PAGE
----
Billy Bob’s Stories and Stuff: I’ve had that surgery

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Occasionally, someone will ask me how many times I’ve been in the hospital.  For a little fun, I often reply, “Oh, I’ve lost count, but probably thousands of times.”  They usually look at me like I’m either crazy or just plain lying. Then I explain that I’ve been there as a minister, not as a patient. Jean’s recent stay in the hospital caused me to reminisce about some of those hospital experiences. 

Some people love to show off their battle wounds and scars, even when they shouldn’t! With 30 years of pastoral experience, I’ve seen it all – whether I wanted to or not! One older gentleman showed me a pill bottle that he had filled with gall stones – his gall stones. The doctor had given them to him as a souvenir. I rammed my hands in my pockets in fear that he might pour them out.  I sure was glad the doctor didn’t give him his gall bladder!

I approached an open hospital room door of a church member once, only to see her standing inside with her back to the door.  She wore one of those “tie in the back” hospital gowns, only it was not tied. I ducked back quickly into the hallway, hoping they had not seen me.  I heard her daughter say, “Mama, someone was at the door and I think it was your pastor.” Her mama said, “Well, if it was he just saw my….”  Well, never mind, you get the picture. I came back later for an awkward visit. Neither of us mentioned that I had been by earlier.

One church where I served had a number of retired pastors in the congregation. A couple of them liked to visit the hospitals with me. I enjoyed their company, but one of them, whom we will call Bro. Jones, liked to compare notes with the patients.  I suppose he thought he was comforting them but sometimes he was anything but comforting. He told one patient that his twin brother had the exact same thing he had and had died from it!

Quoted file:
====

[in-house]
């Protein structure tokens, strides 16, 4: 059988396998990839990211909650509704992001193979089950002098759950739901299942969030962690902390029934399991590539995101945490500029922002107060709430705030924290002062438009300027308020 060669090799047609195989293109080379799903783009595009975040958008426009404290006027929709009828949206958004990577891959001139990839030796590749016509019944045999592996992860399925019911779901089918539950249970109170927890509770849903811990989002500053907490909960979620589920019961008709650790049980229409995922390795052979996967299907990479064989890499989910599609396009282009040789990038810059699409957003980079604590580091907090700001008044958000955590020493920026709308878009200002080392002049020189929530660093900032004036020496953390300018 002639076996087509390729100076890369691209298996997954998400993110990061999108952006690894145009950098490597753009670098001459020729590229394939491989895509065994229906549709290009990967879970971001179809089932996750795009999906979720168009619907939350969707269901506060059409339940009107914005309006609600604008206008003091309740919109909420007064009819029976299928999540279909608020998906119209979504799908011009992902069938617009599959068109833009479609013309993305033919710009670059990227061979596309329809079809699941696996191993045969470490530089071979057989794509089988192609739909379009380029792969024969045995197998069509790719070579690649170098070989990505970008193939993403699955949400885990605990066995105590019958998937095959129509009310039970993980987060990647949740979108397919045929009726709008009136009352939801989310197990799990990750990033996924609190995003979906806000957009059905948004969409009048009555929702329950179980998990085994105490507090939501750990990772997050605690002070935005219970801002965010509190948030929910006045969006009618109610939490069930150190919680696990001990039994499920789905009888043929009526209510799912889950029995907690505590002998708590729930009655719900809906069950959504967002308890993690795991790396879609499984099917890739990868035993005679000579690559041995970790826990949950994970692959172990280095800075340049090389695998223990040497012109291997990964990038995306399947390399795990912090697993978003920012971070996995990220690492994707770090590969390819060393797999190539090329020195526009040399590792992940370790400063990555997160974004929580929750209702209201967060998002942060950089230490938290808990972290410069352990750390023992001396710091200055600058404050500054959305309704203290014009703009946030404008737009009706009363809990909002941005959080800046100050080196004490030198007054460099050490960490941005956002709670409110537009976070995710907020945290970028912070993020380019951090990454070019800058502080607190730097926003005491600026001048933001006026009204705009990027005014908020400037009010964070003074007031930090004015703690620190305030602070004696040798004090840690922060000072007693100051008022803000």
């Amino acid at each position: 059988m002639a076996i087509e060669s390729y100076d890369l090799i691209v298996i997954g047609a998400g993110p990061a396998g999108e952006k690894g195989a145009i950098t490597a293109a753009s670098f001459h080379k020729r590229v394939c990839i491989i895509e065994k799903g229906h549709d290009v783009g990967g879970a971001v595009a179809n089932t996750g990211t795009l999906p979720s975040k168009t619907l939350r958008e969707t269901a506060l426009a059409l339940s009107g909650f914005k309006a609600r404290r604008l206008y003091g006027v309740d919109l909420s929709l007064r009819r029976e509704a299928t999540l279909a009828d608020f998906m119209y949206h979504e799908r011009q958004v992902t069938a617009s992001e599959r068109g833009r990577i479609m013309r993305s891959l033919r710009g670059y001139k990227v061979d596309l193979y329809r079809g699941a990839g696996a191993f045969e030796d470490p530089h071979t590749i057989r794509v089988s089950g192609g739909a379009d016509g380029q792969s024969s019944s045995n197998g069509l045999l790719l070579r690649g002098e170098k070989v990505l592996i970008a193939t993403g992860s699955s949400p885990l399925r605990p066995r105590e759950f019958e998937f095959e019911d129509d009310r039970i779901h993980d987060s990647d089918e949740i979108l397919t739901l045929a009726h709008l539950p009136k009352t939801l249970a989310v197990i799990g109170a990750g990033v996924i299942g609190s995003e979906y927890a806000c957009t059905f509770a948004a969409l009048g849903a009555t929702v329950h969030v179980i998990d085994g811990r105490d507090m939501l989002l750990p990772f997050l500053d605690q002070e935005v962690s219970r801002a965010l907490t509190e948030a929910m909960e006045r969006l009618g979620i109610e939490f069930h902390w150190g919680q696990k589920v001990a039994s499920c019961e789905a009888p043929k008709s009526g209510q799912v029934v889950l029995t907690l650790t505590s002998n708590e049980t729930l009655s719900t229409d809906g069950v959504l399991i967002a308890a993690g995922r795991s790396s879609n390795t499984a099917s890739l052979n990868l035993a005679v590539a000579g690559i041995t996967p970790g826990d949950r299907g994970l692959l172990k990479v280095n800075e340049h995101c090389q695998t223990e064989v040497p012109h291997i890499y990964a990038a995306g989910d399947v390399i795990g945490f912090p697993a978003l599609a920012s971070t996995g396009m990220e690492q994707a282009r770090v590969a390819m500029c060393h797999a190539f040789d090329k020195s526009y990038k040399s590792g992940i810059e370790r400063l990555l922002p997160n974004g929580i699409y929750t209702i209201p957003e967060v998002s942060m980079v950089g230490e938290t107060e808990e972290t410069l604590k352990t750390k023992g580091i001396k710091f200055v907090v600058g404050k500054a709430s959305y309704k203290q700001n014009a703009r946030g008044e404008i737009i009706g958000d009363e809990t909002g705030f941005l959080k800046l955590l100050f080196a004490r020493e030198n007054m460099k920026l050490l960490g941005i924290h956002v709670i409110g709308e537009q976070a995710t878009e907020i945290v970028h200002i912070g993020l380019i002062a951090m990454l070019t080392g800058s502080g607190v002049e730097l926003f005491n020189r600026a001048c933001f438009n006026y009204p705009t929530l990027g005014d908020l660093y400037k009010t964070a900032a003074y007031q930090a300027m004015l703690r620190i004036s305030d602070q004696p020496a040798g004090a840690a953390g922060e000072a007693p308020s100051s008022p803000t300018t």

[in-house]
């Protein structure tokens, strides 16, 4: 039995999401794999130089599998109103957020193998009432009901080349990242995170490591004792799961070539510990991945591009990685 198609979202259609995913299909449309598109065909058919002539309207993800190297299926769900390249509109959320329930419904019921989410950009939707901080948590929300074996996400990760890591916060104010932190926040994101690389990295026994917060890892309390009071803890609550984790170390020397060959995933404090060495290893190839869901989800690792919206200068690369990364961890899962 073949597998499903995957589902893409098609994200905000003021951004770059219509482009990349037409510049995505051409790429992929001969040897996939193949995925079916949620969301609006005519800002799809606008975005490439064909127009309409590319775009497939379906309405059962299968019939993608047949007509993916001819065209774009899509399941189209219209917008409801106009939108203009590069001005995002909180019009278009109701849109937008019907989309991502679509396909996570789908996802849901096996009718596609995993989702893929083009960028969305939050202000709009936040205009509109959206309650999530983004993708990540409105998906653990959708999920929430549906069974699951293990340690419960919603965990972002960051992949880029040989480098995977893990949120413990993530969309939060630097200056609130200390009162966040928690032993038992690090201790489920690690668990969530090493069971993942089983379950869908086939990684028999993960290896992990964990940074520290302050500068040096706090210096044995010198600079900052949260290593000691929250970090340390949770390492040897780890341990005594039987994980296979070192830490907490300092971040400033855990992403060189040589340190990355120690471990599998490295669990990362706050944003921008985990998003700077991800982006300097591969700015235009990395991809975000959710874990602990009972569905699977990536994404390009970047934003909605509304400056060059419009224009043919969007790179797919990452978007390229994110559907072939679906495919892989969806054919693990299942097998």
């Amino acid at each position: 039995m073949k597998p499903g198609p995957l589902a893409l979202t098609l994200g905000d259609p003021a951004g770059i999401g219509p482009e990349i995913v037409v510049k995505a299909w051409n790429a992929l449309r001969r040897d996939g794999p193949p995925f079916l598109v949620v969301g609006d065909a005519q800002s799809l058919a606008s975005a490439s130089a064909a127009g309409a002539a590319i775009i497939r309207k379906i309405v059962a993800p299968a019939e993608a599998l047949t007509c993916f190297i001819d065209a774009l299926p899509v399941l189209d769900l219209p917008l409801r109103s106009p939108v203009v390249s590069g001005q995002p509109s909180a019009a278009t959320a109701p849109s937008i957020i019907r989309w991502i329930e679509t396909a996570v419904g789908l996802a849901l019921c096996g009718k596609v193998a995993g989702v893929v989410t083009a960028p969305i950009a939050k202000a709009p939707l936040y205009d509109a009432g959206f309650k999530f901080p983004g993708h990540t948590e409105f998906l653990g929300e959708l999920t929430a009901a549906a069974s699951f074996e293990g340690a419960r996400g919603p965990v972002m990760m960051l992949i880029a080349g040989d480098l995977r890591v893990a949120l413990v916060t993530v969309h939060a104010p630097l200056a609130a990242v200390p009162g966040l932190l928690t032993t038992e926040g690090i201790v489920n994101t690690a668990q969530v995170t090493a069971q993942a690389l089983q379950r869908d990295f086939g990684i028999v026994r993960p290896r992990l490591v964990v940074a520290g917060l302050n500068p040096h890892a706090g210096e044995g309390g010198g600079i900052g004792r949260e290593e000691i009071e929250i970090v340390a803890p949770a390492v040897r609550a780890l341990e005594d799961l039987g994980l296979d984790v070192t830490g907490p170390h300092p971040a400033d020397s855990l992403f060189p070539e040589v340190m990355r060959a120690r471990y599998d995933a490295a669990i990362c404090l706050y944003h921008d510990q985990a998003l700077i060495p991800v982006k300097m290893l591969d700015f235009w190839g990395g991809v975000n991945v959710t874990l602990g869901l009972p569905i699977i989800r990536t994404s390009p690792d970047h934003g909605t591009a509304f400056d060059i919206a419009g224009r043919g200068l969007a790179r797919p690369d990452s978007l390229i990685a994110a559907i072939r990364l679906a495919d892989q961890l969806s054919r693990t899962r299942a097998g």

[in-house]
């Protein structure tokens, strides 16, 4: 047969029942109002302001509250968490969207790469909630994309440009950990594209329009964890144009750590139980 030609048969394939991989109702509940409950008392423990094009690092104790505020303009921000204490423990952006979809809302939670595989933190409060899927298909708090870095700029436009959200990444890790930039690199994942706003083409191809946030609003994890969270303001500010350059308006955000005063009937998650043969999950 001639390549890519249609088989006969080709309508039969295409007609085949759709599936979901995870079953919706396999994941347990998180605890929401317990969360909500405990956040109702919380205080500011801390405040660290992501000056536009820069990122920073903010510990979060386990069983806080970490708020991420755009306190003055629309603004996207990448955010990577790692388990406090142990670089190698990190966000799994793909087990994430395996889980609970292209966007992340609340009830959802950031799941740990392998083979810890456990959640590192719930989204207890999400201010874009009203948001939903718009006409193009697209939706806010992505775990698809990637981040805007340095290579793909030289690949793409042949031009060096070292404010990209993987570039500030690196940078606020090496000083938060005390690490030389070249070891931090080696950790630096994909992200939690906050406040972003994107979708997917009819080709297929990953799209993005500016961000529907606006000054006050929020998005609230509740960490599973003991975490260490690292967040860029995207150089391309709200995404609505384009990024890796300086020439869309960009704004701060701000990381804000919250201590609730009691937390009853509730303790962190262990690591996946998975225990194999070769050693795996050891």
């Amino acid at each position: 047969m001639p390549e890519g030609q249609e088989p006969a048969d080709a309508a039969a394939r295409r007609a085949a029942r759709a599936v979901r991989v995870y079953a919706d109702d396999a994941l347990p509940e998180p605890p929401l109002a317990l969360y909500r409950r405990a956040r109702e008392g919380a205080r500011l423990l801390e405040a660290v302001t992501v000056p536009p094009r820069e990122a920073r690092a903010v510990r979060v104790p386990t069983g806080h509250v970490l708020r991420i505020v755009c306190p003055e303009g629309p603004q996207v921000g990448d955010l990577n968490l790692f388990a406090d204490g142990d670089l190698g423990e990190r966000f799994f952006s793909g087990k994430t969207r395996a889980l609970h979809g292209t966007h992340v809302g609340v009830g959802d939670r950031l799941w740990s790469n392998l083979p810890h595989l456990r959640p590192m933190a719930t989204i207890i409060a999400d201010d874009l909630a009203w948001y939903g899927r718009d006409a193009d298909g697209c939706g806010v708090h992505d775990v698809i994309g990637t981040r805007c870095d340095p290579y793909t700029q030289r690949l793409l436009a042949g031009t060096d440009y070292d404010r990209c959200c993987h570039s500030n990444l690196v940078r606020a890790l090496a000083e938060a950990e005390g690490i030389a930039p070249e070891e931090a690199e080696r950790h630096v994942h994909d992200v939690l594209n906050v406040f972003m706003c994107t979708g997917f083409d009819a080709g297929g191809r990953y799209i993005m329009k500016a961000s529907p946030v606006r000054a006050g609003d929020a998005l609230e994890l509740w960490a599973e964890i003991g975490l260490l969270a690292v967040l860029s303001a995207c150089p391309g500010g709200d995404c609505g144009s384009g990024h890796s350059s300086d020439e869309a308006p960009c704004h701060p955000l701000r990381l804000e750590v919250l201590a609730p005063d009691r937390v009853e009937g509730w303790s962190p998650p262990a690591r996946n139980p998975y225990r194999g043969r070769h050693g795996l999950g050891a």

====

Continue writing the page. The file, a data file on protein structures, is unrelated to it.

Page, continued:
Once he went with me to visit a lady, who was scheduled to have a hysterectomy.  I thought Bro. Jones and I had discussed the nature of her surgery but evidently something got lost in translation.  Right before we prayed and they wheeled her down to surgery, Bro. Jones patted her on the hand and said, “Now sister, don’t you worry about a thing.  You are going to be fine because God is going to take care of you.  I know, because I’ve had this same surgery three times and it is a piece of cake!”  The lady didn’t say a word and I quickly said, “Let’s pray.”  I stammered and stuttered as I searched for something to say after that. I said amen, grabbed Bro. Jones by the hand, and practically ran out of the room dragging him with me. I wanted to laugh but at the same time crawl under the bed.  In the hall, I asked, “Bro. Jones, do you not know what surgery she is having?” He said, “She’s having kidney stones removed, isn’t she?”  I answered, “No! When I told him what she was having, he turned red and said, “I’m going back in there and tell her that I’ve never had that one.” I said, “No you’re not!  I’m pretty sure she knows that without you telling her.”

There’s an old children song that says, “O be careful little mouth what you say.”  Solomon once said, “Do not be rash with your mouth.”  Sometimes silence really is golden.